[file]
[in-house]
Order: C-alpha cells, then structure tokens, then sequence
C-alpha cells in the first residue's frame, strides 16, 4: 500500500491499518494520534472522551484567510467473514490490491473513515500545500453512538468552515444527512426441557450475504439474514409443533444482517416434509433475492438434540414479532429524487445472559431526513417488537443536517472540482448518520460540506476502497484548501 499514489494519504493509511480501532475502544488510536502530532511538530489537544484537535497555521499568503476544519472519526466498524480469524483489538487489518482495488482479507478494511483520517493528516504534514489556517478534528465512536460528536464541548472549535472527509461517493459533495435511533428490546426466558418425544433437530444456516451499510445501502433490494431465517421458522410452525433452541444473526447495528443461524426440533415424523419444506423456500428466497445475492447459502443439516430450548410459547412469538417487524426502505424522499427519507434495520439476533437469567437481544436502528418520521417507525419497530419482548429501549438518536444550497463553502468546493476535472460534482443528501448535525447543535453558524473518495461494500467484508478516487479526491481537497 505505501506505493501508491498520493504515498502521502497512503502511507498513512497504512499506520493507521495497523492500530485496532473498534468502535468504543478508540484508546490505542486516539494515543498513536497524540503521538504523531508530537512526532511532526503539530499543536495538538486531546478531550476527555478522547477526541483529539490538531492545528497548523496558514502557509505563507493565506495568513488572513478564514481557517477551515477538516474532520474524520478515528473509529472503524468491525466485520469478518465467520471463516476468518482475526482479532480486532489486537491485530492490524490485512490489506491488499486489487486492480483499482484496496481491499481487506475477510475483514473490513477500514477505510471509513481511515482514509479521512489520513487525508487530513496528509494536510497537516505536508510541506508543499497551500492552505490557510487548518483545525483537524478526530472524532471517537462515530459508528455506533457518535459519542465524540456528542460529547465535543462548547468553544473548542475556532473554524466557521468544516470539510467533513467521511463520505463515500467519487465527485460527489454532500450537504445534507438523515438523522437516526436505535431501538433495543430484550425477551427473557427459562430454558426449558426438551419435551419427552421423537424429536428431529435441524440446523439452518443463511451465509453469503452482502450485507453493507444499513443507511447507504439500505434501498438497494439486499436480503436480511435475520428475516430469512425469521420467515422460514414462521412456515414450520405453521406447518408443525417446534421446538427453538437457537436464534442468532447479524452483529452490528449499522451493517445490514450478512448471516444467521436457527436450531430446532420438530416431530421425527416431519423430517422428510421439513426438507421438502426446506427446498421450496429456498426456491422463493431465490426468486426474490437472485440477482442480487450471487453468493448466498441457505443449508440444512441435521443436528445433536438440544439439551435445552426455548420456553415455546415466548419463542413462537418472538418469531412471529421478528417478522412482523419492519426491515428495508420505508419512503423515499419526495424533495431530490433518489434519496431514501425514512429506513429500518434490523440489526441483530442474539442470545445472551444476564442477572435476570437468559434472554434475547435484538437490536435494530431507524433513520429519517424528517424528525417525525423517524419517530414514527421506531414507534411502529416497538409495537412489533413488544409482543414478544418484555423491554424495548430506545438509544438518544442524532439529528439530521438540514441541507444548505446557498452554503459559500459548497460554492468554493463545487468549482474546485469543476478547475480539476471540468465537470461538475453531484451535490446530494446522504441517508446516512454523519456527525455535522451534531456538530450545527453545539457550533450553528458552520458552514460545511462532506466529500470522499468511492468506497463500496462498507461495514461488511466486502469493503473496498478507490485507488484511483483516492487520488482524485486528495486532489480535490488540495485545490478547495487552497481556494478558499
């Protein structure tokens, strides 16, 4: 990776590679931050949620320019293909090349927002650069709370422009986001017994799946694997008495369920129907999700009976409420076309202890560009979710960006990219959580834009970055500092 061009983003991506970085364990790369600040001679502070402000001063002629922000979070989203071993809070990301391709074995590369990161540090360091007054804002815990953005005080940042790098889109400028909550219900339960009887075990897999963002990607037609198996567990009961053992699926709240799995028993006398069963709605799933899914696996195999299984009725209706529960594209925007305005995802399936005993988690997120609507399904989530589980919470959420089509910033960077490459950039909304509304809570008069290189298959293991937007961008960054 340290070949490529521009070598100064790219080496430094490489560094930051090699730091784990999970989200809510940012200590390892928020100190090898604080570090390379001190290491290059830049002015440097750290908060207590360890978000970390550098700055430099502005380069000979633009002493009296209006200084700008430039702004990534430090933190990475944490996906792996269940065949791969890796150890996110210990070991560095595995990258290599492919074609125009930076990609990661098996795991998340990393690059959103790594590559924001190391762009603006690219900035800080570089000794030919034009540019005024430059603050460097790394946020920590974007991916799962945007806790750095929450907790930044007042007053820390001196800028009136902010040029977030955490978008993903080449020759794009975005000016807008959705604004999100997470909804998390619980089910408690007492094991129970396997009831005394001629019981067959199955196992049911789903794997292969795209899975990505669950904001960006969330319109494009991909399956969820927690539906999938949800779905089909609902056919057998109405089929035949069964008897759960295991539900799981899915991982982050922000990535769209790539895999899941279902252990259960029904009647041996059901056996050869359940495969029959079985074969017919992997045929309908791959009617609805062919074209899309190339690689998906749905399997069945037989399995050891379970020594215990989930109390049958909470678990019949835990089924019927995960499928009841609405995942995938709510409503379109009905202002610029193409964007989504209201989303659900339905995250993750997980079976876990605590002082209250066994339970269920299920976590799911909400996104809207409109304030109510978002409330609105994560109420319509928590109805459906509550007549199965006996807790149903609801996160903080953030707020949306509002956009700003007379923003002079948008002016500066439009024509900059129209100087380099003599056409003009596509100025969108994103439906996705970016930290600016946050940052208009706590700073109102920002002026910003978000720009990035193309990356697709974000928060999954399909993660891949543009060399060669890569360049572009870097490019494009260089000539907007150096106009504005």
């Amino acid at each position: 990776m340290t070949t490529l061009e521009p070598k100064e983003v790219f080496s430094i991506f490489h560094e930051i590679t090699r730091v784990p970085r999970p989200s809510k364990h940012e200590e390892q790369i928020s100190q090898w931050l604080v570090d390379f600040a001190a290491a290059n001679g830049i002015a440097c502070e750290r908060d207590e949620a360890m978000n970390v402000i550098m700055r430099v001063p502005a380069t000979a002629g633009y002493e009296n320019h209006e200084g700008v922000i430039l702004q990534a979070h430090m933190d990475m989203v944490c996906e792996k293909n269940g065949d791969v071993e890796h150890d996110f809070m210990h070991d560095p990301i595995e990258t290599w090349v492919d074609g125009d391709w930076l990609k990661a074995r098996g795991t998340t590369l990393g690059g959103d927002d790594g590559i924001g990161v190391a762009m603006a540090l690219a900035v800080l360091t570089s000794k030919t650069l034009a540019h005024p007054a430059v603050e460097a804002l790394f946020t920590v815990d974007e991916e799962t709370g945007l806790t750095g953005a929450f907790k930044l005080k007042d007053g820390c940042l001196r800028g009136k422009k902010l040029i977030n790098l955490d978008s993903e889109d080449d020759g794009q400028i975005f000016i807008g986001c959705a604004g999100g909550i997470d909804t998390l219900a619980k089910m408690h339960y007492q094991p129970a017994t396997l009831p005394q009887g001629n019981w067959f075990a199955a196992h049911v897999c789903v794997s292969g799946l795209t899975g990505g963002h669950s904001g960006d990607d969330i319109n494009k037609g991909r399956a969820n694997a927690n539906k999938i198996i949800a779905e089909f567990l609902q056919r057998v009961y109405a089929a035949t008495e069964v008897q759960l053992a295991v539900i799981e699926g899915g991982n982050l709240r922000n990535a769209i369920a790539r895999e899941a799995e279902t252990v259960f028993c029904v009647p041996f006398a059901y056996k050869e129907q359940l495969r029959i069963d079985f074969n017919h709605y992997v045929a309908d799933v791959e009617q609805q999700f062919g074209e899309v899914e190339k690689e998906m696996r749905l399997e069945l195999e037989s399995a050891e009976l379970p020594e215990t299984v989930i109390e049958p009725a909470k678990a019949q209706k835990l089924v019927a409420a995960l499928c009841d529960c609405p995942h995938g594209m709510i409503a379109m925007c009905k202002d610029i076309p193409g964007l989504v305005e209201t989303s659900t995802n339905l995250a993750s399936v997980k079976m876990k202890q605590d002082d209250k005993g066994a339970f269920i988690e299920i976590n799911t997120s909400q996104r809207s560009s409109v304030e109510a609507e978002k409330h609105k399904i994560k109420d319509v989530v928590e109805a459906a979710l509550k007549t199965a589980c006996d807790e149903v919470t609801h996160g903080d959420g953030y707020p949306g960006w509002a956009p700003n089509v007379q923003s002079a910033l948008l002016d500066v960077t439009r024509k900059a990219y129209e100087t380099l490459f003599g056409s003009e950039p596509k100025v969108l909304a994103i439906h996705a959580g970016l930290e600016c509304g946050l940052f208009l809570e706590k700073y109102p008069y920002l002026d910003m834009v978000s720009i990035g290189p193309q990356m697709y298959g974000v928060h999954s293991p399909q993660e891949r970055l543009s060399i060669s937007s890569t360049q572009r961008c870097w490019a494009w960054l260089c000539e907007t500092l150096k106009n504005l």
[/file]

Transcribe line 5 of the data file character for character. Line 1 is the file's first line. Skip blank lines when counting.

């Amino acid at each position: 990776m340290t070949t490529l061009e521009p070598k100064e983003v790219f080496s430094i991506f490489h560094e930051i590679t090699r730091v784990p970085r999970p989200s809510k364990h940012e200590e390892q790369i928020s100190q090898w931050l604080v570090d390379f600040a001190a290491a290059n001679g830049i002015a440097c502070e750290r908060d207590e949620a360890m978000n970390v402000i550098m700055r430099v001063p502005a380069t000979a002629g633009y002493e009296n320019h209006e200084g700008v922000i430039l702004q990534a979070h430090m933190d990475m989203v944490c996906e792996k293909n269940g065949d791969v071993e890796h150890d996110f809070m210990h070991d560095p990301i595995e990258t290599w090349v492919d074609g125009d391709w930076l990609k990661a074995r098996g795991t998340t590369l990393g690059g959103d927002d790594g590559i924001g990161v190391a762009m603006a540090l690219a900035v800080l360091t570089s000794k030919t650069l034009a540019h005024p007054a430059v603050e460097a804002l790394f946020t920590v815990d974007e991916e799962t709370g945007l806790t750095g953005a929450f907790k930044l005080k007042d007053g820390c940042l001196r800028g009136k422009k902010l040029i977030n790098l955490d978008s993903e889109d080449d020759g794009q400028i975005f000016i807008g986001c959705a604004g999100g909550i997470d909804t998390l219900a619980k089910m408690h339960y007492q094991p129970a017994t396997l009831p005394q009887g001629n019981w067959f075990a199955a196992h049911v897999c789903v794997s292969g799946l795209t899975g990505g963002h669950s904001g960006d990607d969330i319109n494009k037609g991909r399956a969820n694997a927690n539906k999938i198996i949800a779905e089909f567990l609902q056919r057998v009961y109405a089929a035949t008495e069964v008897q759960l053992a295991v539900i799981e699926g899915g991982n982050l709240r922000n990535a769209i369920a790539r895999e899941a799995e279902t252990v259960f028993c029904v009647p041996f006398a059901y056996k050869e129907q359940l495969r029959i069963d079985f074969n017919h709605y992997v045929a309908d799933v791959e009617q609805q999700f062919g074209e899309v899914e190339k690689e998906m696996r749905l399997e069945l195999e037989s399995a050891e009976l379970p020594e215990t299984v989930i109390e049958p009725a909470k678990a019949q209706k835990l089924v019927a409420a995960l499928c009841d529960c609405p995942h995938g594209m709510i409503a379109m925007c009905k202002d610029i076309p193409g964007l989504v305005e209201t989303s659900t995802n339905l995250a993750s399936v997980k079976m876990k202890q605590d002082d209250k005993g066994a339970f269920i988690e299920i976590n799911t997120s909400q996104r809207s560009s409109v304030e109510a609507e978002k409330h609105k399904i994560k109420d319509v989530v928590e109805a459906a979710l509550k007549t199965a589980c006996d807790e149903v919470t609801h996160g903080d959420g953030y707020p949306g960006w509002a956009p700003n089509v007379q923003s002079a910033l948008l002016d500066v960077t439009r024509k900059a990219y129209e100087t380099l490459f003599g056409s003009e950039p596509k100025v969108l909304a994103i439906h996705a959580g970016l930290e600016c509304g946050l940052f208009l809570e706590k700073y109102p008069y920002l002026d910003m834009v978000s720009i990035g290189p193309q990356m697709y298959g974000v928060h999954s293991p399909q993660e891949r970055l543009s060399i060669s937007s890569t360049q572009r961008c870097w490019a494009w960054l260089c000539e907007t500092l150096k106009n504005l």